Chinese film poster of Dangal.

The film has received much praise from Chinese audiences. The movie received the high score of 9.2 out of 10 on Douban.com, a popular Chinese reviewing website for films or books.

The great popularity of Dangal in China is not coincidental. China and India share some common cultural characteristics. Both countries attach importance to filial piety, emphasize patriotism in sports, and promote “painful education” (苦难教育). The latter is especially visible in Dangal, where the father makes his daughters get up at 5 AM every day for training and makes them cut off their long hair.

State-owned news media Xinhua recently published an article about family values that can be learned from this film. The article says: “These Indian girls had no choice of life at all. It was their father who forced them and offered them new possibilities. In the perspective of gaining skills and obtaining knowledge, education is painful and is against one’s own instinct […] Parents need to lead their children and show them the way, as they don’t have the ability to judge for themselves.”

On Sohu, a recent article that received nearly 20 million views called on Chinese parents to “form a community” with their children. It said: “The medal is a joint achievement shared by father and daughter. Studying is a process of co-operation.”

 

STRICT FATHERS, KIND MOTHERS

“If she would end up with a nine-to-five job, I would consider it a failure.”

 

In the Pear Video interview, the reporter asks Anke’s father if he will provide his daughter with more choices in the future. He answers: “She can have many choices, but this road [that I chose for her] will be doomed to fail if that happens.”

Anke’s ‘tiger dad’: “I hope she will pursue music all her life.”

Chinese parents have a long-standing reputation for being strict, and for making huge sacrifices for their children’s education. Anke’s father is no exception; he is so determined to train a child music prodigy that he seems to be ready to deal with any hardships that might come. But why are these ‘tiger dads’ so desperate to push their daughters to become superstars?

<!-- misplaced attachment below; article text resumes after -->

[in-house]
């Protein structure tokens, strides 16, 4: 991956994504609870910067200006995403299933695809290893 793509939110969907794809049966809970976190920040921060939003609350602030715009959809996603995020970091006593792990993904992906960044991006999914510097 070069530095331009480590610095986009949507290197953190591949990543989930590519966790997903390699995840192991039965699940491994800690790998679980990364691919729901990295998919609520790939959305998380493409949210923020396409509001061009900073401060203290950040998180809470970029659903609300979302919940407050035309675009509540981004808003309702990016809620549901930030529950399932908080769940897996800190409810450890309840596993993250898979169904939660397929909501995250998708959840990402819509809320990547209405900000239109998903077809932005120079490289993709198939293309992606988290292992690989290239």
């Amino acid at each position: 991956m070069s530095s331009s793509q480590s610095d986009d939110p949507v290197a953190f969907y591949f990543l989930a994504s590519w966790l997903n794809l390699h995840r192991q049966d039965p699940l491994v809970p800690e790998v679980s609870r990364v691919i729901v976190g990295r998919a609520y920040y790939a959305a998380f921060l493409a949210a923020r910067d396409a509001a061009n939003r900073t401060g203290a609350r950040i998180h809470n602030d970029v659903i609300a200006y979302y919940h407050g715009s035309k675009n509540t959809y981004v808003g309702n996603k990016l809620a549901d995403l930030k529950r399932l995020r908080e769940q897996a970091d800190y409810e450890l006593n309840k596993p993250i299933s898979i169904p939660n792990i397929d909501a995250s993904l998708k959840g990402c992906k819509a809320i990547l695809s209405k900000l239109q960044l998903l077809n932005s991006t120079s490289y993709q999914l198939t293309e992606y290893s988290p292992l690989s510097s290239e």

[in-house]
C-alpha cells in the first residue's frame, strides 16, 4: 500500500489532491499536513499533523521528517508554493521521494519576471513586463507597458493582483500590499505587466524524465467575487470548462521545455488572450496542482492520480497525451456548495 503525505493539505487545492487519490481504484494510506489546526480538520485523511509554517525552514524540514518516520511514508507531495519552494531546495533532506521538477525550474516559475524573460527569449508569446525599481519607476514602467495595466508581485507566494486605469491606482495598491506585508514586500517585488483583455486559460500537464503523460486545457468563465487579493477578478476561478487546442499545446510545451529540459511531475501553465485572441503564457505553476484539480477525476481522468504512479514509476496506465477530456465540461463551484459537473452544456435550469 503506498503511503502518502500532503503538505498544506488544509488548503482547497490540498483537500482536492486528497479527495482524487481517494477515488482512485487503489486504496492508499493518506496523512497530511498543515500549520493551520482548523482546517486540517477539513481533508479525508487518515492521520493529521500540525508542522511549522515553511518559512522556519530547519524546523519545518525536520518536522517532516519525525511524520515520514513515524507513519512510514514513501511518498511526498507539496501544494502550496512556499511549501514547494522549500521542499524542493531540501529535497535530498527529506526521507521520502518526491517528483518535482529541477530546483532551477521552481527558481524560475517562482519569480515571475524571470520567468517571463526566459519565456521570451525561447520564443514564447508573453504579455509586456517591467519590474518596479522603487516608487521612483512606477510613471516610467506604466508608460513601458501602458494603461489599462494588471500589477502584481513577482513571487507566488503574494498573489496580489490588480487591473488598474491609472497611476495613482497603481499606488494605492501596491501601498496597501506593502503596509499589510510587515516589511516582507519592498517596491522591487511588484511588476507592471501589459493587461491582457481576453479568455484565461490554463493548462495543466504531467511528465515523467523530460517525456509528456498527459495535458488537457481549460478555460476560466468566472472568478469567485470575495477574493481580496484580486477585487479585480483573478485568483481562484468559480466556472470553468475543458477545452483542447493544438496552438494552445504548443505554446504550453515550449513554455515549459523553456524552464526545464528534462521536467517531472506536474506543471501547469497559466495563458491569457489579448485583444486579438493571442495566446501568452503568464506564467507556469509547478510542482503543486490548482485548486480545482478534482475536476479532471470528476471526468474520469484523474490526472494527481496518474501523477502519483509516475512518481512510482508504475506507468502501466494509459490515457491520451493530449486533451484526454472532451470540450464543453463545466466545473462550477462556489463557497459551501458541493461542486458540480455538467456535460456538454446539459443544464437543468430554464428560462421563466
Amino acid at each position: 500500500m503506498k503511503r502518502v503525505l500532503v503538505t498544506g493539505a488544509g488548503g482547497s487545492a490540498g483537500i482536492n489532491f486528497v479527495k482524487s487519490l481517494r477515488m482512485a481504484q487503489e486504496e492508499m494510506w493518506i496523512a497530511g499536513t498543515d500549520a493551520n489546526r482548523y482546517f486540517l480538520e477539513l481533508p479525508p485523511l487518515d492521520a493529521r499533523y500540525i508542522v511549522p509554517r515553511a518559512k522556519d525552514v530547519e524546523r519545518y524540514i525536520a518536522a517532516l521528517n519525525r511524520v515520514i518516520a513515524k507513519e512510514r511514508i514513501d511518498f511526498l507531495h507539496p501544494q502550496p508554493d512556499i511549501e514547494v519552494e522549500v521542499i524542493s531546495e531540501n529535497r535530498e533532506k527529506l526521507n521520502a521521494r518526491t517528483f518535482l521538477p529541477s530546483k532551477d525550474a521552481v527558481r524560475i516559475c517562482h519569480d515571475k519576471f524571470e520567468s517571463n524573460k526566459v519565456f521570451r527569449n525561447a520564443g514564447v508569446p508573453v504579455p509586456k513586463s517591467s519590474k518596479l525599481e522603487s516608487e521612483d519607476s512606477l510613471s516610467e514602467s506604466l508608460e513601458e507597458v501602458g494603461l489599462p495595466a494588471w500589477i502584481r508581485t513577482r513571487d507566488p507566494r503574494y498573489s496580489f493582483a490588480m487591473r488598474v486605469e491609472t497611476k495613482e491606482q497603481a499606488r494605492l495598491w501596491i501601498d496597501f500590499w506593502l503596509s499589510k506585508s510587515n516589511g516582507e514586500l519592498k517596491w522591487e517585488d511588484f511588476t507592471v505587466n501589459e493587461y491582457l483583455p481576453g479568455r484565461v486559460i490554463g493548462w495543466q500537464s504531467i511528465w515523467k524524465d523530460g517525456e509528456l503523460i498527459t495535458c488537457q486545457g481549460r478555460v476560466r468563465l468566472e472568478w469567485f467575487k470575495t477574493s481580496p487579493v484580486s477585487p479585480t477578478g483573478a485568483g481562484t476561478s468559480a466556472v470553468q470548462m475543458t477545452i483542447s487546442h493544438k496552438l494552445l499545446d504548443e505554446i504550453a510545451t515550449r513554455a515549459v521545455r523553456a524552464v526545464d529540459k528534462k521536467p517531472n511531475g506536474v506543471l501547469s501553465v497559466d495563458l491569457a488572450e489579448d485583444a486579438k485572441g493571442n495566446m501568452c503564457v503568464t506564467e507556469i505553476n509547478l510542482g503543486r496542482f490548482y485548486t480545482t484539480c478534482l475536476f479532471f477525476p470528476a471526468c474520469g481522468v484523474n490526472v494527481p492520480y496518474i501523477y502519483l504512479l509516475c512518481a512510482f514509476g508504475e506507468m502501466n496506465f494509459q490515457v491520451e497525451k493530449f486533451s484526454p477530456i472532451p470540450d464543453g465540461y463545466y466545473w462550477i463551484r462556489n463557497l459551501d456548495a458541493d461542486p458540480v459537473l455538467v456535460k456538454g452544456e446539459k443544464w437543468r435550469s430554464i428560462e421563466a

Socio-economic reasons play a major role. According to a study by McKinsey & Company, 76% of China’s urban population will be considered middle class by 2022. With this explosive growth of the emerging middle class, many Chinese parents see education as a crucial factor to improve the social mobility of their children.

For girls, this is especially important. The traditional patriarchal culture in China has negatively affected the social status of women throughout history. In contemporary society, their roles as wives and mothers are still often prioritized once they have babies. But as an indirect consequence of China’s one child policy, daughters have come to play a more important role in the family, generally receiving more parental attention and a better education than in the decades preceding the policy.

The role of the father in being the one who makes the most important decisions on children’s education comes from a long-standing tradition. An old Chinese saying “strict father, kind mother” (严父慈母) describes parenting in traditional Chinese society, where fathers are the stern disciplinarians who have more to say about their children’s education and than the mother. The mother’s role, traditionally, was defined by the persisting idea of “men rule outside, women rule inside” (“男主外,女主内”); meaning that women should be confined to the ‘inside’ sphere of family and home, occupying themselves with the household, while men deal with the ‘outside’ world of work, finances, community, etc.

The Chinese cultural concept of ‘mianzi‘ or ‘face’ also plays an important role. Representing a person’s reputation and prestige, parents gain ‘face’ when their children succeed. An ‘unsuccessful’ child would be a father’s shame.

As Anke’s father tells Pear Video: “If she would end up with a nine-to-five job, such as working in a musical instruments store, I would consider it a failure.”

 

FOR WHOSE GOOD?

“He just sits there and acts like he’s the kid’s almighty God.”

 

Debates on whether or not children with so-called ‘tiger parents’ are more successful in life than children with a more relaxed upbringing have been around for a long time. On the Weibo page of Pear Video, commenters also express opposite viewpoints, triggering heated discussions.

One comment, receiving the most likes, said: “If this little girl is truly happy to play the piano, and she sure seems to be very gifted and willing to do so, I don’t think there’s any reason to criticize her father.”